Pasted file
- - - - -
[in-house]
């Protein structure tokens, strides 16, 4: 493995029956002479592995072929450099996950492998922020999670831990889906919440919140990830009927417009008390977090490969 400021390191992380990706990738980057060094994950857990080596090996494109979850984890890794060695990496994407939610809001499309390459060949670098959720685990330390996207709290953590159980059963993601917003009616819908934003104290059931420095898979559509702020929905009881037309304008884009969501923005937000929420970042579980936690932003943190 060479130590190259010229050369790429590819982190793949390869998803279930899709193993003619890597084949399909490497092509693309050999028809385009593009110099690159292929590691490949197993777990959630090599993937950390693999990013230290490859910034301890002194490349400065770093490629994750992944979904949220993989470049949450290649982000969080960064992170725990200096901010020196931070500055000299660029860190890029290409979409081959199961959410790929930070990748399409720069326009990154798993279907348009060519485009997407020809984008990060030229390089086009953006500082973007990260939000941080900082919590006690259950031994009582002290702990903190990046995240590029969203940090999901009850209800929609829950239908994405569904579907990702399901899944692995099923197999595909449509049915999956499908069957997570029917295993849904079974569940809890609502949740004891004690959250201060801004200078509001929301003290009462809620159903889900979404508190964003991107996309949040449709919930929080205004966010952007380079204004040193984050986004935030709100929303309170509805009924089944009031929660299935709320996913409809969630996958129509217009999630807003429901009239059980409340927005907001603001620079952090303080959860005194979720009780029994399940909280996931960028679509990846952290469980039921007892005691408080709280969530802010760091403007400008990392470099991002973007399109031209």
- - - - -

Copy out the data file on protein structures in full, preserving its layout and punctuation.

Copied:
[in-house]
């Protein structure tokens, strides 16, 4: 493995029956002479592995072929450099996950492998922020999670831990889906919440919140990830009927417009008390977090490969 400021390191992380990706990738980057060094994950857990080596090996494109979850984890890794060695990496994407939610809001499309390459060949670098959720685990330390996207709290953590159980059963993601917003009616819908934003104290059931420095898979559509702020929905009881037309304008884009969501923005937000929420970042579980936690932003943190 060479130590190259010229050369790429590819982190793949390869998803279930899709193993003619890597084949399909490497092509693309050999028809385009593009110099690159292929590691490949197993777990959630090599993937950390693999990013230290490859910034301890002194490349400065770093490629994750992944979904949220993989470049949450290649982000969080960064992170725990200096901010020196931070500055000299660029860190890029290409979409081959199961959410790929930070990748399409720069326009990154798993279907348009060519485009997407020809984008990060030229390089086009953006500082973007990260939000941080900082919590006690259950031994009582002290702990903190990046995240590029969203940090999901009850209800929609829950239908994405569904579907990702399901899944692995099923197999595909449509049915999956499908069957997570029917295993849904079974569940809890609502949740004891004690959250201060801004200078509001929301003290009462809620159903889900979404508190964003991107996309949040449709919930929080205004966010952007380079204004040193984050986004935030709100929303309170509805009924089944009031929660299935709320996913409809969630996958129509217009999630807003429901009239059980409340927005907001603001620079952090303080959860005194979720009780029994399940909280996931960028679509990846952290469980039921007892005691408080709280969530802010760091403007400008990392470099991002973007399109031209």